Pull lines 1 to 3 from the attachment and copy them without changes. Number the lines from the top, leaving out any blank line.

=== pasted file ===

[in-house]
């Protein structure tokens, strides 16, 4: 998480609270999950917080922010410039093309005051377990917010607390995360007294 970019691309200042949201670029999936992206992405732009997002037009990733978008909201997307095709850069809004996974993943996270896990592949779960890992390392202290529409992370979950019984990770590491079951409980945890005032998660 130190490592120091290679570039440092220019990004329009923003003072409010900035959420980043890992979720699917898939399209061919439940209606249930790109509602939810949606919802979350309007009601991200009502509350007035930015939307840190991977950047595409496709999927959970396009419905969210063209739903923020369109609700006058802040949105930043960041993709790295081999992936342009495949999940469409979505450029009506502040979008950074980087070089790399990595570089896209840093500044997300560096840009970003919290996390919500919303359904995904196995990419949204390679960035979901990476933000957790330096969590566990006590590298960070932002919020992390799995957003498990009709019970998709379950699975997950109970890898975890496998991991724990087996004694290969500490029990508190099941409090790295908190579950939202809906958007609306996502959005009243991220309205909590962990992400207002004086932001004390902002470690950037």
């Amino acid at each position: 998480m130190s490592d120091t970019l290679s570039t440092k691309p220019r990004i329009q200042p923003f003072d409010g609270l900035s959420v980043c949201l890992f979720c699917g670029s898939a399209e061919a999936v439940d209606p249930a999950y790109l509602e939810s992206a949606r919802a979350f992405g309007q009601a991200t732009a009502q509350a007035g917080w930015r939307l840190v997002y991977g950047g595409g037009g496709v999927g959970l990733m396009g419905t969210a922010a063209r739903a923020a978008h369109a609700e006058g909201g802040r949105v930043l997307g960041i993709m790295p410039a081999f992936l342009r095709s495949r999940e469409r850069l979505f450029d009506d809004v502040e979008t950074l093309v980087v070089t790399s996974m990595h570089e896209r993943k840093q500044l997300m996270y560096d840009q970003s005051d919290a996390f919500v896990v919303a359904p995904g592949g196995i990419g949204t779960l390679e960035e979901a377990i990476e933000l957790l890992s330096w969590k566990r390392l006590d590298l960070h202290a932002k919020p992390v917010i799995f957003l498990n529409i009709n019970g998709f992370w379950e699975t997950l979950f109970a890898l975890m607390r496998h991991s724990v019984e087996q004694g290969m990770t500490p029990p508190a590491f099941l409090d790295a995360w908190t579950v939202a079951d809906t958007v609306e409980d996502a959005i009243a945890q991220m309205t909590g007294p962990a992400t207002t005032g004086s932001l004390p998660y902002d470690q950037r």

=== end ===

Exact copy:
[in-house]
């Protein structure tokens, strides 16, 4: 998480609270999950917080922010410039093309005051377990917010607390995360007294 970019691309200042949201670029999936992206992405732009997002037009990733978008909201997307095709850069809004996974993943996270896990592949779960890992390392202290529409992370979950019984990770590491079951409980945890005032998660 130190490592120091290679570039440092220019990004329009923003003072409010900035959420980043890992979720699917898939399209061919439940209606249930790109509602939810949606919802979350309007009601991200009502509350007035930015939307840190991977950047595409496709999927959970396009419905969210063209739903923020369109609700006058802040949105930043960041993709790295081999992936342009495949999940469409979505450029009506502040979008950074980087070089790399990595570089896209840093500044997300560096840009970003919290996390919500919303359904995904196995990419949204390679960035979901990476933000957790330096969590566990006590590298960070932002919020992390799995957003498990009709019970998709379950699975997950109970890898975890496998991991724990087996004694290969500490029990508190099941409090790295908190579950939202809906958007609306996502959005009243991220309205909590962990992400207002004086932001004390902002470690950037």
């Amino acid at each position: 998480m130190s490592d120091t970019l290679s570039t440092k691309p220019r990004i329009q200042p923003f003072d409010g609270l900035s959420v980043c949201l890992f979720c699917g670029s898939a399209e061919a999936v439940d209606p249930a999950y790109l509602e939810s992206a949606r919802a979350f992405g309007q009601a991200t732009a009502q509350a007035g917080w930015r939307l840190v997002y991977g950047g595409g037009g496709v999927g959970l990733m396009g419905t969210a922010a063209r739903a923020a978008h369109a609700e006058g909201g802040r949105v930043l997307g960041i993709m790295p410039a081999f992936l342009r095709s495949r999940e469409r850069l979505f450029d009506d809004v502040e979008t950074l093309v980087v070089t790399s996974m990595h570089e896209r993943k840093q500044l997300m996270y560096d840009q970003s005051d919290a996390f919500v896990v919303a359904p995904g592949g196995i990419g949204t779960l390679e960035e979901a377990i990476e933000l957790l890992s330096w969590k566990r390392l006590d590298l960070h202290a932002k919020p992390v917010i799995f957003l498990n529409i009709n019970g998709f992370w379950e699975t997950l979950f109970a890898l975890m607390r496998h991991s724990v019984e087996q004694g290969m990770t500490p029990p508190a590491f099941l409090d790295a995360w908190t579950v939202a079951d809906t958007v609306e409980d996502a959005i009243a945890q991220m309205t909590g007294p962990a992400t207002t005032g004086s932001l004390p998660y902002d470690q950037r």